§3.8. Scenery

As we have just seen, making something "fixed in place" will prevent it from being picked up or moved. But it remains substantial enough to be described in its own paragraph of text when the player visits its location. This can be unfortunate if it has also been described already in the body of the main description for that location. For instance, if we wrote:

The Orchard is a room. "Within this quadrille of pear trees, a single gnarled old oak remains as a memory of centuries past." The gnarled old oak tree is fixed in place in the Orchard.

This would end up describing the oak twice, once in the paragraph about the Orchard, then again in a list of things within it:

Orchard
Within this quadrille of pear trees, a single gnarled old oak remains as a memory of centuries past.

You can see a gnarled old oak tree here.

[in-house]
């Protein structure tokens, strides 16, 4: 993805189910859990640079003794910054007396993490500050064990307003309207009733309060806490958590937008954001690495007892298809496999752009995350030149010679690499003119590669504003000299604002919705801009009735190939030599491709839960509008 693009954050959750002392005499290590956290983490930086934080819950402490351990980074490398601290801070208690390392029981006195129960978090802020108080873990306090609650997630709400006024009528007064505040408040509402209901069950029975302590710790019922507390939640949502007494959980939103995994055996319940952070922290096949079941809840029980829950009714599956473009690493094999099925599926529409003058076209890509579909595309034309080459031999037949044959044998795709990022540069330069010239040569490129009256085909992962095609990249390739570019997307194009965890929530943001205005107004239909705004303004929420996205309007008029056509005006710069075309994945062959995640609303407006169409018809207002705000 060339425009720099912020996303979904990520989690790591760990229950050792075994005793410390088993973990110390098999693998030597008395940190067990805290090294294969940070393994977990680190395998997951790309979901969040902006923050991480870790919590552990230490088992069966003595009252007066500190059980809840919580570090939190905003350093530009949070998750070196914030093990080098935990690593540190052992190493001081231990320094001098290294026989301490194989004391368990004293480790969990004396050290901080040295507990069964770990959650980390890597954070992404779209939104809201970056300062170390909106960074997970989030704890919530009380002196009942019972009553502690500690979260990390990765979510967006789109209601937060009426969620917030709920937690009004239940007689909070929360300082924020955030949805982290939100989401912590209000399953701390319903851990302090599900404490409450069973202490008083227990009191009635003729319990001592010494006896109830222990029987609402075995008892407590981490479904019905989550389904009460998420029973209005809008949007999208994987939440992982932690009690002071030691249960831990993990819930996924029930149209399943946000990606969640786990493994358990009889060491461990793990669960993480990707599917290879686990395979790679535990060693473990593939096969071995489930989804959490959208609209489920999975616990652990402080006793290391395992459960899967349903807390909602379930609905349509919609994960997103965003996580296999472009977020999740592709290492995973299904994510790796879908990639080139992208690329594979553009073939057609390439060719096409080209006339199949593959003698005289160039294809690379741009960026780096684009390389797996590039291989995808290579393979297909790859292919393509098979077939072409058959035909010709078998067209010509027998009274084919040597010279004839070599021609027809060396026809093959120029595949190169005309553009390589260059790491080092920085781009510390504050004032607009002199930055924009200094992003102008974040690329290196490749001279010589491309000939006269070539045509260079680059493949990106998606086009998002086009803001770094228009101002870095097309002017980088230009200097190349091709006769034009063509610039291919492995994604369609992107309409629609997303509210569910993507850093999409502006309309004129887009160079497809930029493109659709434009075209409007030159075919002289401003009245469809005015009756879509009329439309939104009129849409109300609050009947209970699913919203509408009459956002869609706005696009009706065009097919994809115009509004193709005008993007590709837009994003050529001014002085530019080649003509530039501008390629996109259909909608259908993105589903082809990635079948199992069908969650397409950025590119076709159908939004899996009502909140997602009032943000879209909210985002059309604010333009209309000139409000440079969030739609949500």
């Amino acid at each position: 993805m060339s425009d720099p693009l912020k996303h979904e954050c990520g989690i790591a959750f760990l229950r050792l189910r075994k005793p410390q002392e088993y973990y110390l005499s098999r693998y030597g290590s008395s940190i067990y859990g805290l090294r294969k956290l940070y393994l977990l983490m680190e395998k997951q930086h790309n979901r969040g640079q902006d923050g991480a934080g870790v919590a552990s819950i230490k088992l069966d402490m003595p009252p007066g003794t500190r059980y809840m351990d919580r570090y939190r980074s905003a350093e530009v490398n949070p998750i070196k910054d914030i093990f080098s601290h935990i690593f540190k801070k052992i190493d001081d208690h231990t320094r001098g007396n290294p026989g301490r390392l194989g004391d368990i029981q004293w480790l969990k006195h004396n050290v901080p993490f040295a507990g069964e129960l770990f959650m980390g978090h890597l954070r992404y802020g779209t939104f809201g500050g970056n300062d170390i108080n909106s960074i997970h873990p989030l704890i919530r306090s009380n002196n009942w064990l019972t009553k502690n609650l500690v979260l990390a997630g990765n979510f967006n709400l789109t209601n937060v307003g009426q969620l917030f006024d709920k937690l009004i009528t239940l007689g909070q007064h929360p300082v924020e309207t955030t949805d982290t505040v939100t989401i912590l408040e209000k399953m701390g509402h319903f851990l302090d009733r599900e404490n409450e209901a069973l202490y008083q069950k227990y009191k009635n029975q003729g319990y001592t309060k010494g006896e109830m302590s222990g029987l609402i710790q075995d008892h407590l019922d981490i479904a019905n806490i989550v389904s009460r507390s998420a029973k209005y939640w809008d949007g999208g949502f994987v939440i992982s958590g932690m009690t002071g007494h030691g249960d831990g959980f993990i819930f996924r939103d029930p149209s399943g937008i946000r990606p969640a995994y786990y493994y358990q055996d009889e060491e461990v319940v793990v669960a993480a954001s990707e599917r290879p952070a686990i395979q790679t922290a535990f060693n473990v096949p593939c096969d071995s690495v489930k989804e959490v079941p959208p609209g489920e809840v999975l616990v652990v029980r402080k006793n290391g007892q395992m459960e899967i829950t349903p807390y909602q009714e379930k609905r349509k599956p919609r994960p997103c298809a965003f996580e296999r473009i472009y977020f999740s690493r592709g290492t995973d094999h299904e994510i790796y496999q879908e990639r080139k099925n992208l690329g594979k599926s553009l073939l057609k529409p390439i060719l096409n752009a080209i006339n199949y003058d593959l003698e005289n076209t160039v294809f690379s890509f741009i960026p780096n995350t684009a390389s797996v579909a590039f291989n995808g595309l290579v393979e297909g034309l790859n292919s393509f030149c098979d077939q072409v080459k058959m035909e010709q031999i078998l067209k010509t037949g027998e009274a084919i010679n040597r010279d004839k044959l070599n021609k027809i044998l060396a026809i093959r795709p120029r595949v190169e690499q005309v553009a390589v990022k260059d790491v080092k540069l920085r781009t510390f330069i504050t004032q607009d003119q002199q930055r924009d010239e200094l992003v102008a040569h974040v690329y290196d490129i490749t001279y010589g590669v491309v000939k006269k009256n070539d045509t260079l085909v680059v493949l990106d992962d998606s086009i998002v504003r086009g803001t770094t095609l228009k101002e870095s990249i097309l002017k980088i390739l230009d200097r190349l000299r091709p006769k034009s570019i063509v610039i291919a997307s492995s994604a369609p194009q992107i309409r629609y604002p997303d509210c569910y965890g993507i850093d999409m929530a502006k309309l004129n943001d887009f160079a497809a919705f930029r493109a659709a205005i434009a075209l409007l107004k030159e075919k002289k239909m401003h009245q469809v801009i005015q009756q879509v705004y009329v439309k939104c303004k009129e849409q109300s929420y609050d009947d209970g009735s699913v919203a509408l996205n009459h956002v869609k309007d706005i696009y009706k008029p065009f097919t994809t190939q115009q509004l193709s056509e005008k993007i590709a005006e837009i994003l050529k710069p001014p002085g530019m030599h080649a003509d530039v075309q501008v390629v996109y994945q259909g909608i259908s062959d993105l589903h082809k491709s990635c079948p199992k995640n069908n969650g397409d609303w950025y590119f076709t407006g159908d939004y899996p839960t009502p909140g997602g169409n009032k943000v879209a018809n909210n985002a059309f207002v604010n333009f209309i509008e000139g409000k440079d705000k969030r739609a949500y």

We avoid this by making it "scenery" instead of "fixed in place":

The gnarled old oak tree is scenery in the Orchard.

Any thing can be scenery, and this does not bar it from playing a part in the game: it simply means that it will be immobile and that it will not be described independently of its room. Being immobile, scenery should not be used for portable objects that are meant to be left out of the room description.

If a supporter is scenery, it may still be mentioned in the room description after all, but only as part of a paragraph about other items, such as

On the teak table are a candlestick and a copy of the Financial Times.

If the player takes the candlestick and the Times, the teak table will disappear from mention. (Scenery containers do not behave in this way: their contents are assumed to be less immediately visible, and will be mentioned only if the player looks inside them.)


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arrow-right.pngOnward to §3.9. Backdrops

*ExampleDisenchantment Bay 2
Disenchantment Bay: creating some of the objects in the cabin's description.

*ExampleReplanting
Changing the response when the player tries to take something that is scenery.